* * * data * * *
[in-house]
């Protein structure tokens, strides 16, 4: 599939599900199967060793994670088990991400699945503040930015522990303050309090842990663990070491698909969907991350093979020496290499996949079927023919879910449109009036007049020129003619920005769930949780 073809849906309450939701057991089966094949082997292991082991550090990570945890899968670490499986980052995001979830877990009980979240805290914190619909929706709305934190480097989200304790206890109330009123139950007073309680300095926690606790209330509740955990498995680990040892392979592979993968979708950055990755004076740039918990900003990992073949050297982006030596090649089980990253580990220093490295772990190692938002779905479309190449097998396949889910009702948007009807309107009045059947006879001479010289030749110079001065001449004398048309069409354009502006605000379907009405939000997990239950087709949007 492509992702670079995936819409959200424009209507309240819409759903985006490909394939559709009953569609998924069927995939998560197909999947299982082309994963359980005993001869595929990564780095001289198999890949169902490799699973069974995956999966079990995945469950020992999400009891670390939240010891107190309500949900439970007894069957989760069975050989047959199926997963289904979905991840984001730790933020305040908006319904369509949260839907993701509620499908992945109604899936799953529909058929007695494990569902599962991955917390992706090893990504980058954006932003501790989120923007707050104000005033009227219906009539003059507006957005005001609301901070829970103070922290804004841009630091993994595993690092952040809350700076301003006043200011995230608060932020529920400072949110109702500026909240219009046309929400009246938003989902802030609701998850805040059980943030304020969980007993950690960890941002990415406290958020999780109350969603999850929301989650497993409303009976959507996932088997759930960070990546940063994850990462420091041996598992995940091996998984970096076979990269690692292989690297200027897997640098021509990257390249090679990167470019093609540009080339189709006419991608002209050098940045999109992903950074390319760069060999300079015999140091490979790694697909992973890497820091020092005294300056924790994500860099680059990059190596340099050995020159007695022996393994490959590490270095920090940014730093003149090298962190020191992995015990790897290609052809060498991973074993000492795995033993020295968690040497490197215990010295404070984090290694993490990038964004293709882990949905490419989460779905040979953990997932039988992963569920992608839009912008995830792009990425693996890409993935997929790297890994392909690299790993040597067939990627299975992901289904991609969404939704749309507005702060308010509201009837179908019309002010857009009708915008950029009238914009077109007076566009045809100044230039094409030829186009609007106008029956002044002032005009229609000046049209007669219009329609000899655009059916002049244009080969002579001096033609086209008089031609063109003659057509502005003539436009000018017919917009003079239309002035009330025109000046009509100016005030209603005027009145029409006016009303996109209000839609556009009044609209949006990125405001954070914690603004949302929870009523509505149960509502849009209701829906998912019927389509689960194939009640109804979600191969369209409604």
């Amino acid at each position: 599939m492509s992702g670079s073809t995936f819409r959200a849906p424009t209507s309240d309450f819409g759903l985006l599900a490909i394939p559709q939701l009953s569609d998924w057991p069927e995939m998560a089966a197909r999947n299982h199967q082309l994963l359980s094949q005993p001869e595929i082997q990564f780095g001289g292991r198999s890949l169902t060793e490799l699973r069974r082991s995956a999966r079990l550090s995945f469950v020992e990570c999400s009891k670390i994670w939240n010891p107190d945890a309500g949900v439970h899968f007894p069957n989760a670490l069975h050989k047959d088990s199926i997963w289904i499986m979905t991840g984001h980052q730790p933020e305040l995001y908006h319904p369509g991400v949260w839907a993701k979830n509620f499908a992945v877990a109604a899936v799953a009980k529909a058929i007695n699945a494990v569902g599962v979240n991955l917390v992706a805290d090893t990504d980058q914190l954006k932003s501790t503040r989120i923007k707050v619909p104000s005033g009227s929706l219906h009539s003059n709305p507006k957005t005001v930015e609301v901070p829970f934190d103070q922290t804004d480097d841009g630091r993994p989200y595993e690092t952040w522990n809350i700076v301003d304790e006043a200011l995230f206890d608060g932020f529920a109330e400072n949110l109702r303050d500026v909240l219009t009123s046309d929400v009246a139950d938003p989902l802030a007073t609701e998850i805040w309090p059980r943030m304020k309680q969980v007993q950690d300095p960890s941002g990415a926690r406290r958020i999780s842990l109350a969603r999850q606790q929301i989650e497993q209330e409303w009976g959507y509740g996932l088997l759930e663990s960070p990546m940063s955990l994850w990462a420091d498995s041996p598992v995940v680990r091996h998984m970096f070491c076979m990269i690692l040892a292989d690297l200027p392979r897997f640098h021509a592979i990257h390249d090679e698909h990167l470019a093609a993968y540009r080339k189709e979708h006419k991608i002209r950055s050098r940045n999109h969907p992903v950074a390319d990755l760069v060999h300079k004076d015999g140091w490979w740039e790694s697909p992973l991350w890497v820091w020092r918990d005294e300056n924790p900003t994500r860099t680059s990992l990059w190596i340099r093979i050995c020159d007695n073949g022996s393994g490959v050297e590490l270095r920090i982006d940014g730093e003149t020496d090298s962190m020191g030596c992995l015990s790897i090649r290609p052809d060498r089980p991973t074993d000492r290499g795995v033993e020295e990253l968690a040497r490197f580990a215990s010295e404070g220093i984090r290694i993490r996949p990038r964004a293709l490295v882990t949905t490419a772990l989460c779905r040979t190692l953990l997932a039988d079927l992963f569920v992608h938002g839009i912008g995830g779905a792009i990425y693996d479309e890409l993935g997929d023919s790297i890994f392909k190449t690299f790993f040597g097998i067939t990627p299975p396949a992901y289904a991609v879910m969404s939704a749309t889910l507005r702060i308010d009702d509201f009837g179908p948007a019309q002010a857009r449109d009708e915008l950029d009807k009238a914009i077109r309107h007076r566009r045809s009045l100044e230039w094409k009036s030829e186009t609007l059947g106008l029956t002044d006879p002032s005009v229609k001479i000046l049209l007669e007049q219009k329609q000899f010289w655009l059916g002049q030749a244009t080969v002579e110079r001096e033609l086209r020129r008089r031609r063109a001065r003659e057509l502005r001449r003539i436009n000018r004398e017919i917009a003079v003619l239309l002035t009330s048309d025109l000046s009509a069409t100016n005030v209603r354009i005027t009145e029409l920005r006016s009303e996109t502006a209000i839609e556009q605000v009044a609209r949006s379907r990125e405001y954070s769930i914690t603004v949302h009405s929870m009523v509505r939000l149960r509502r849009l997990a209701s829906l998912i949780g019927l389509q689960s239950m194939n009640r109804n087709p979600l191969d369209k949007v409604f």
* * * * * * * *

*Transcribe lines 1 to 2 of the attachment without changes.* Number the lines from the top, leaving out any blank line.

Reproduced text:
[in-house]
């Protein structure tokens, strides 16, 4: 599939599900199967060793994670088990991400699945503040930015522990303050309090842990663990070491698909969907991350093979020496290499996949079927023919879910449109009036007049020129003619920005769930949780 073809849906309450939701057991089966094949082997292991082991550090990570945890899968670490499986980052995001979830877990009980979240805290914190619909929706709305934190480097989200304790206890109330009123139950007073309680300095926690606790209330509740955990498995680990040892392979592979993968979708950055990755004076740039918990900003990992073949050297982006030596090649089980990253580990220093490295772990190692938002779905479309190449097998396949889910009702948007009807309107009045059947006879001479010289030749110079001065001449004398048309069409354009502006605000379907009405939000997990239950087709949007 492509992702670079995936819409959200424009209507309240819409759903985006490909394939559709009953569609998924069927995939998560197909999947299982082309994963359980005993001869595929990564780095001289198999890949169902490799699973069974995956999966079990995945469950020992999400009891670390939240010891107190309500949900439970007894069957989760069975050989047959199926997963289904979905991840984001730790933020305040908006319904369509949260839907993701509620499908992945109604899936799953529909058929007695494990569902599962991955917390992706090893990504980058954006932003501790989120923007707050104000005033009227219906009539003059507006957005005001609301901070829970103070922290804004841009630091993994595993690092952040809350700076301003006043200011995230608060932020529920400072949110109702500026909240219009046309929400009246938003989902802030609701998850805040059980943030304020969980007993950690960890941002990415406290958020999780109350969603999850929301989650497993409303009976959507996932088997759930960070990546940063994850990462420091041996598992995940091996998984970096076979990269690692292989690297200027897997640098021509990257390249090679990167470019093609540009080339189709006419991608002209050098940045999109992903950074390319760069060999300079015999140091490979790694697909992973890497820091020092005294300056924790994500860099680059990059190596340099050995020159007695022996393994490959590490270095920090940014730093003149090298962190020191992995015990790897290609052809060498991973074993000492795995033993020295968690040497490197215990010295404070984090290694993490990038964004293709882990949905490419989460779905040979953990997932039988992963569920992608839009912008995830792009990425693996890409993935997929790297890994392909690299790993040597067939990627299975992901289904991609969404939704749309507005702060308010509201009837179908019309002010857009009708915008950029009238914009077109007076566009045809100044230039094409030829186009609007106008029956002044002032005009229609000046049209007669219009329609000899655009059916002049244009080969002579001096033609086209008089031609063109003659057509502005003539436009000018017919917009003079239309002035009330025109000046009509100016005030209603005027009145029409006016009303996109209000839609556009009044609209949006990125405001954070914690603004949302929870009523509505149960509502849009209701829906998912019927389509689960194939009640109804979600191969369209409604």